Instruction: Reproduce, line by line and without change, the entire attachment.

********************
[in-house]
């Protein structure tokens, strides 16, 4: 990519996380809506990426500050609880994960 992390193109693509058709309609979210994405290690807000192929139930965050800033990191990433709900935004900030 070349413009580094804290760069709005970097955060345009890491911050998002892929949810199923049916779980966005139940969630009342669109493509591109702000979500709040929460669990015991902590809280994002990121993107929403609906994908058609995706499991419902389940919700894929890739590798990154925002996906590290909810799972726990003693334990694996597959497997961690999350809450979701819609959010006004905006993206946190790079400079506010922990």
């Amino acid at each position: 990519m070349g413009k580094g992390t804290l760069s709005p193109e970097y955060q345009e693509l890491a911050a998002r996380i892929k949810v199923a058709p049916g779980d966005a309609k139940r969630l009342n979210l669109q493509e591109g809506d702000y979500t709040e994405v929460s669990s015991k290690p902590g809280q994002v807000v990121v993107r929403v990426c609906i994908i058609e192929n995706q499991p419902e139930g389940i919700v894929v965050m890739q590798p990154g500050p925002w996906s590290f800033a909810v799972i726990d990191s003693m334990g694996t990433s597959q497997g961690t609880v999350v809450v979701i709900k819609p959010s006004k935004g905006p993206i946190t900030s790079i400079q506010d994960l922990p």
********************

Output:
[in-house]
């Protein structure tokens, strides 16, 4: 990519996380809506990426500050609880994960 992390193109693509058709309609979210994405290690807000192929139930965050800033990191990433709900935004900030 070349413009580094804290760069709005970097955060345009890491911050998002892929949810199923049916779980966005139940969630009342669109493509591109702000979500709040929460669990015991902590809280994002990121993107929403609906994908058609995706499991419902389940919700894929890739590798990154925002996906590290909810799972726990003693334990694996597959497997961690999350809450979701819609959010006004905006993206946190790079400079506010922990």
């Amino acid at each position: 990519m070349g413009k580094g992390t804290l760069s709005p193109e970097y955060q345009e693509l890491a911050a998002r996380i892929k949810v199923a058709p049916g779980d966005a309609k139940r969630l009342n979210l669109q493509e591109g809506d702000y979500t709040e994405v929460s669990s015991k290690p902590g809280q994002v807000v990121v993107r929403v990426c609906i994908i058609e192929n995706q499991p419902e139930g389940i919700v894929v965050m890739q590798p990154g500050p925002w996906s590290f800033a909810v799972i726990d990191s003693m334990g694996t990433s597959q497997g961690t609880v999350v809450v979701i709900k819609p959010s006004k935004g905006p993206i946190t900030s790079i400079q506010d994960l922990p």